Planet Savers: What 3.3% of our Forests are Doing to Save Earth

We have spoken about the importance of ending deforestation here before. But what exactly are our forests currently doing for the planet to fight the climate crisis? Turns out… a whole lot.

On our current path, humanity is headed towards another mass extinction. So, "what have trees got to do with all of this," I hear you ask? They are one of many superheroes in this narrative!

3.3% of land on this planet alone holds some of the most vital factors in fighting the climate crisis. The forests, trees, and peats, on this 3.3% of land take on the workload of storing a majority of global carbon emissions, holding HALF of what is called irrecoverable carbon (highly concentrated carbon). What a feat. However, they can't do this alone.

This is where we come in. These carbon-rich forests and peatlands won't recover by 2050 if we don't significantly reduce the effects of human contributions to climate change. It's not just deforestation that causes this to happen. Wildfires have ravaged much of this land over the course of this year too. These areas must become some of the most protected places on the planet. With our primary carbon sinks now in danger, it's only a matter of time until we will be producing more carbon than what our current forests and peats can store.

So what are some of these primary planet savers on Earth and what can we do to ensure they keep on battling climate change? Let's take a look:

  1. The Amazon

    Besides having extensive biodiversity (one of the most diverse), the water cycle from the Amazon itself is an important factor in maintaining both the regional and global climate. The forest was considered to be a carbon sink, absorbing up to billions of tonnes of CO2 each year. However now, the forests are releasing more carbon dioxide than they can hold onto due to the rate of destruction.

    Land clearing for beef and soy production has meant that large fires are set, causing even further emissions. Fewer trees means the water cycle is disrupted, leading to changes in the mechanism and incidentally creating warmer temperatures and less rain. Continuing with deforestation and land clearing means we are speeding up the process of climate change.

  2. Congo Basin

    Either side of the Congo river contains a third of the world's tropical peats spanning across an area larger than England. Scientists have discovered that these peats in the bogs of the Congo are older and richer than originally thought and the reason this is good news is that peats are fantastic at storing large amounts of carbon.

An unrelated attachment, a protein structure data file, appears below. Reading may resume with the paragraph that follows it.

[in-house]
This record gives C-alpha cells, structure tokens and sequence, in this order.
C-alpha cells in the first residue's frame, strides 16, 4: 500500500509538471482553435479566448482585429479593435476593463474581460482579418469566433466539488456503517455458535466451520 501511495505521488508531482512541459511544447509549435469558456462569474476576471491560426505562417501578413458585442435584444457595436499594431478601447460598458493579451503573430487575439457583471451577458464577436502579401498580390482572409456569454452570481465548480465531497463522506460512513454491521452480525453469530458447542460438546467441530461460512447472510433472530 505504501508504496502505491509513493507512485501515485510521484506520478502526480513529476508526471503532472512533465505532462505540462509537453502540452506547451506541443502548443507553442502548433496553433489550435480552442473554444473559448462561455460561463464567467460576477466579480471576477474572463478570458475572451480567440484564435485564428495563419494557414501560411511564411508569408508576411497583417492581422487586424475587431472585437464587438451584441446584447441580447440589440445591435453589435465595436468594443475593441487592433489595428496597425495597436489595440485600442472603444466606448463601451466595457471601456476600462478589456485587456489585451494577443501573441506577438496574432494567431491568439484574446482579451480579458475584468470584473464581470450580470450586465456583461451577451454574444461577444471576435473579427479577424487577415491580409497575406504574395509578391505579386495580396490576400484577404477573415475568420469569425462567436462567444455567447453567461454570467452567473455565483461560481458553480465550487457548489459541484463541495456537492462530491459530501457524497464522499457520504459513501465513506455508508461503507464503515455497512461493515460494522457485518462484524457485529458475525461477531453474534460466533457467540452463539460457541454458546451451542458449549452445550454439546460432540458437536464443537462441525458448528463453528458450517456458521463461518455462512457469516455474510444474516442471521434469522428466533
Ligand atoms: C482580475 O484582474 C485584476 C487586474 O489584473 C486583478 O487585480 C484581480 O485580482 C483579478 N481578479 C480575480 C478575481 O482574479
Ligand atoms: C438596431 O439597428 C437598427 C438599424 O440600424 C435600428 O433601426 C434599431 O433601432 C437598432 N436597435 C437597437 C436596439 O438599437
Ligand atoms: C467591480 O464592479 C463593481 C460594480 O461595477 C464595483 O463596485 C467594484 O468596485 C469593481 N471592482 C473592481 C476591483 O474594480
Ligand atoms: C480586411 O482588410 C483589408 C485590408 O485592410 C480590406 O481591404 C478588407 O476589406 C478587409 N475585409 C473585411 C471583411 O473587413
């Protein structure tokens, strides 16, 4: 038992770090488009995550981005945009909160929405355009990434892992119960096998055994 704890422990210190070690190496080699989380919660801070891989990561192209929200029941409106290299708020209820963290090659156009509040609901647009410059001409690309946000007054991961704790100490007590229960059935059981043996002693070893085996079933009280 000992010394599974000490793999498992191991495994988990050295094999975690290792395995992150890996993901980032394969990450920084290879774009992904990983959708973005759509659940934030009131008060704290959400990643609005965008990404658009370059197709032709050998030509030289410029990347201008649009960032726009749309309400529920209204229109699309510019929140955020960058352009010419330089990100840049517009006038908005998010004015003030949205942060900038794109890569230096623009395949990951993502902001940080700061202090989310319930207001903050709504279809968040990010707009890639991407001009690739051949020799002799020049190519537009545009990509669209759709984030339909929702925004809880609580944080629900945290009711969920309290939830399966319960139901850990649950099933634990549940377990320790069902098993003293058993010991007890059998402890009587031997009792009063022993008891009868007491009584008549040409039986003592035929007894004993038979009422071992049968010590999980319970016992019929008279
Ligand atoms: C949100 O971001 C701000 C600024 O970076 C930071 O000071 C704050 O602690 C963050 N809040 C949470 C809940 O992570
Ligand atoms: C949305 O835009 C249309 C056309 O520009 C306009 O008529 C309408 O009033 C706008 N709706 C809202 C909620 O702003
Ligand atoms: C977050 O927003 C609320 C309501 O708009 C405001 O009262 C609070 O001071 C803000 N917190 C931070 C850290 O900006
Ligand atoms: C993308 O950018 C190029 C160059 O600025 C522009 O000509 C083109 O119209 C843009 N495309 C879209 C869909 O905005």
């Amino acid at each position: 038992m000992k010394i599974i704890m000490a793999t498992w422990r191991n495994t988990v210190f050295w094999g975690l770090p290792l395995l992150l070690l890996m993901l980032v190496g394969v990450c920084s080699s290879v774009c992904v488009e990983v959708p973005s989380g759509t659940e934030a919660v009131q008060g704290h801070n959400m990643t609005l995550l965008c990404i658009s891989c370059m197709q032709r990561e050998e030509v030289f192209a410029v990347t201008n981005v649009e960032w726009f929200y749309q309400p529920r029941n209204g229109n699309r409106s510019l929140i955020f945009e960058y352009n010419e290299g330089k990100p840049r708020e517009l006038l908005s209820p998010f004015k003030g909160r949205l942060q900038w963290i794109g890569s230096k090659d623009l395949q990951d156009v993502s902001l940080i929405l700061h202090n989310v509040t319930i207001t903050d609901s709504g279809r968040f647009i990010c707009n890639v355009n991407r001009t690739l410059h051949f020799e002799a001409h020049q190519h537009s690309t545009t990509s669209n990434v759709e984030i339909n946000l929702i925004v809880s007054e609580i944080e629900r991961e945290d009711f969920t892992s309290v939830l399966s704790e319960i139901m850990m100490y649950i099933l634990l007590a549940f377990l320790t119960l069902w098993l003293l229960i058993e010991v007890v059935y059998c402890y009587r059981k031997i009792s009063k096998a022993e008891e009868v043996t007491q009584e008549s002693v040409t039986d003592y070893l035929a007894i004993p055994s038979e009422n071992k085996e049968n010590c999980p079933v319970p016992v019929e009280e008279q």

These same scientists learnt that the peats have been able to store up to 30.6 billion tonnes of carbon over the course of 10, 000 years (that is equivalent to 3 years worth of carbon emissions). This number means that the peats are now one of the world's most important carbon sinks. There is still a great amount of research being conducted into these peats to fully understand how we can utilize them and to see what needs to be done to continue protecting them. However, it is believed that due to the sheer remoteness of the peats that they won't be directly accessible meaning less chance of the bogs being destroyed.

  3. Australian Eucalyptus Forests

    Many of Australia's flora can grow well in hotter climates which means that as the climate inevitably warms, Australian trees and plants can continue to thrive especially since different varieties of eucalyptus grow in various climate types. However, larger trees will struggle over smaller ones as they need more resources to grow and are affected by heat stress.

    Not only are the Australian eucalyptus important for the country's rich biodiversity, they also act as carbon stores, just like the Amazon rainforests.

    They provide habitats to some fairly unique fauna too! While eucalypts carbon-storing abilities are incredibly useful, they are also considered to be crucial to maintaining habitats for a variety of wildlife as well as mushrooms and other smaller plants.

So you may be wondering what can be done to help keep these planet savers alive. Consider these:

  • Volunteer time at any conservationist efforts being conducted to maintain/revive any of these locations.
  • Get involved in local conservationist activities. It doesn't have to be at the Amazon, but it could even be local national parks, and reserves.
  • Donate money and resources to conservationist efforts. This could also be done to help animals that have been displaced due to habitat destruction.
  • Write to your local MPs to tell them to get more involved with local conservation. Urge them to go to a federal level and pass bills to protect ecologically important locations

We can also talk to friends and family about these issues to continue raising awareness. The more people are rallied to action, the closer we can get to protecting our vital biomes!

Read this next: What's Permaculture Living And How Can We Start Doing It? Our Chat With Milkwood's Kirsten Bradley

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